Asthma Diagnosis: Time to Review?

Girl (7-9) using inhaler, outdoors

By Martina M. McGrath, MD
January 26, 2017

Asthma is characterized by chronic airway inflammation leading to expiratory airflow limitation, associated with dyspnea, wheeze, and cough. Its course is variable with spontaneous remissions, and diagnosis can be challenging. Current recommendations advise that once stably controlled for three months, patients should undergo medication taper to find the minimum maintenance medication effective at keeping symptoms under control.1 Furthermore, several studies have reported failure to confirm asthma in a subset of physician-diagnosed cases.2 In this vein, a Canadian group recently published a study examining if asthma-controlling medications can be safely stopped in patients with physician-diagnosed asthma.

Participants who had been diagnosed with asthma within the previous five years were recruited from the general population. Using a detailed algorithm, participants underwent serial testing to diagnose airway hyperresponsiveness using changes in FEV1, measured by spirometry pre- and post-albuterol inhalation, and bronchial challenge testing with methacholine. Participants with negative testing underwent a stepwise reduction in inhaled corticosteroids and bronchodilators. After three weeks off medication, stable patients were classified as not having asthma. They were then followed and assessed for alternative diagnosis. Asthma medications were held and repeat challenges were checked at 6 and 12 months.

Six hundred and thirteen patients underwent complete evaluation. While 62.3% were confirmed to have asthma; in 203 patients (33.1%), current asthma was ruled out. A further 2% of enrollees were given an alternative cardiorespiratory diagnosis, including ischemic heart disease, pulmonary hypertension, interstitial fibrosis, and sarcoidosis. At 12-month follow-up, 181 patients were free of symptoms and still had negative testing. Twenty-two of the 203 patients had a positive bronchial challenge test; sixteen of which were asymptomatic and not restarted on medications. Six had symptoms and resumed asthma treatment.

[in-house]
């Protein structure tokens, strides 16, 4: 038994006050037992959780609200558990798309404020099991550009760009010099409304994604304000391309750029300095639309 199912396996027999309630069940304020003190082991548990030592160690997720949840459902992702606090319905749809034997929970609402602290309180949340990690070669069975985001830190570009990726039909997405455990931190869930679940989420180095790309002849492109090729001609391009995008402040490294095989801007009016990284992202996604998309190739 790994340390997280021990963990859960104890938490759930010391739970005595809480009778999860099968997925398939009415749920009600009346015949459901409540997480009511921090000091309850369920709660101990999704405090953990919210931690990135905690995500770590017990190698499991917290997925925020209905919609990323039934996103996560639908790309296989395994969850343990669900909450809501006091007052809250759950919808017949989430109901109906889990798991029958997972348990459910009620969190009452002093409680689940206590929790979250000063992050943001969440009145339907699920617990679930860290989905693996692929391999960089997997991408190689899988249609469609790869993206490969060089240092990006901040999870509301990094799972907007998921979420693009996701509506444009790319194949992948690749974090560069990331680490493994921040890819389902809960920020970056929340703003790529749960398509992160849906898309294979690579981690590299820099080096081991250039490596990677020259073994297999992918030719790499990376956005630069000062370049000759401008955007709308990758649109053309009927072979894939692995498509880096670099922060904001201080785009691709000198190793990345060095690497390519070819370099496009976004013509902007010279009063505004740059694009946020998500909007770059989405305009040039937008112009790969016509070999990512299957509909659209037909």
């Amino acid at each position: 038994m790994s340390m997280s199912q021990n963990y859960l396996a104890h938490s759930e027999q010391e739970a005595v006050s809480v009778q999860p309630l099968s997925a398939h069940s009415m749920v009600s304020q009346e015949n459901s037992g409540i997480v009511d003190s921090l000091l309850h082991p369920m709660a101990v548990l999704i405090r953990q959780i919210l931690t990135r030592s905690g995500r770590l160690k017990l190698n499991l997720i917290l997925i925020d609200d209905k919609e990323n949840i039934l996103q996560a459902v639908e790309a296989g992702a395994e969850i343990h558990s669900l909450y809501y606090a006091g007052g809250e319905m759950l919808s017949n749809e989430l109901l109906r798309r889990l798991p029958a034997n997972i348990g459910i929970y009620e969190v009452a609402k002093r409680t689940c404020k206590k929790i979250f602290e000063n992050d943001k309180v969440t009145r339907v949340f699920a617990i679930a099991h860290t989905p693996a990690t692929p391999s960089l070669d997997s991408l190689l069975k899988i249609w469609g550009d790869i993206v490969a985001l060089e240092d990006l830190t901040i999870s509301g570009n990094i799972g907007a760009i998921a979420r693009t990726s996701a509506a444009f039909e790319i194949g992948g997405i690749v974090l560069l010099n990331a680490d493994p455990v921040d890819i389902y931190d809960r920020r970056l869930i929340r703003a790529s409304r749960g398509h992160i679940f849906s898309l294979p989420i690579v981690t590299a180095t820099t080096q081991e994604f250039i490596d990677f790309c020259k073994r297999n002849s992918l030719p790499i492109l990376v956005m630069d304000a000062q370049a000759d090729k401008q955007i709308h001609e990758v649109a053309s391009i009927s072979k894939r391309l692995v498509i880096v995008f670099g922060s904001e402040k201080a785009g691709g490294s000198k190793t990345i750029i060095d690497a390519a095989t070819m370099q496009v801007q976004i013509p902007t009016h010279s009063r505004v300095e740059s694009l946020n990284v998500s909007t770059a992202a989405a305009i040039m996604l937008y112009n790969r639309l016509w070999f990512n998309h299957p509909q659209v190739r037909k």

Baseline characteristics showed some notable differences. As might be expected, those without asthma had fewer symptoms and were less likely to be compliant with daily medications. Fewer patients without asthma had undergone formal evaluation i.e., spirometry, bronchial challenge testing or serial measurement of peak flow, at the time of diagnosis. And 55.6% of those with asthma were fully tested as compared to 43.8% of those without asthma.

What conclusions can be drawn from this report? It appears that up to one third of patients diagnosed with asthma within the previous five years may experience remission and can be safely weaned from medications, albeit in a carefully monitored setting. Several of the findings emphasize the relapsing and remitting nature of the disease. Despite appropriate testing at the time of initial diagnosis, many patients had negative testing and no symptoms when reassessed later. Also, a handful of patients in whom asthma was excluded needed to be restarted on meds at 12-month follow-up. This demonstrates the need for continued follow up for these patients and reassessment when symptoms recur. CDC estimates from 2014 report that 7.4% of the adult US population has a diagnosis of asthma.3 If applicable across the population, the findings of this report could have major implications for health care use in a sizable proportion of these patients.


Study the mechanisms, triggers, and treatment of asthma and other allergies in an online cme course from Harvard Medical School: Treating Respiratory and Drug Allergies .


References:

  1. Global Initiative for Asthma. Global strategy for asthma management and prevention. 2016. http://www.ginasthma.org (Accessed 01/23/17)
  2. Heffler E et al. Prevalence of over-/misdiagnosis of asthma in patients referred to an allergy clinic. J Asthma. 2015;52(9):931-4
  3. Aaron SD et al. Reevaluation of diagnosis in adults with physician-diagnosed asthma. JAMA 2017 Jan 17; 317:269. (http://dx.doi.org/10.1001/jama.2016.19627)
  4. https://www.cdc.gov/asthma/most_recent_data.htm (Accessed 01/23/17)

Headshot of Dr. McGrathDr. Martina McGrath is an Instructor in Medicine at Harvard Medical School, and a member of the Renal Division, Department of Medicine, at Brigham and Women’s Hospital, both in Boston. Dr. McGrath is the Medical Editor for the Trends in Medicine blog.

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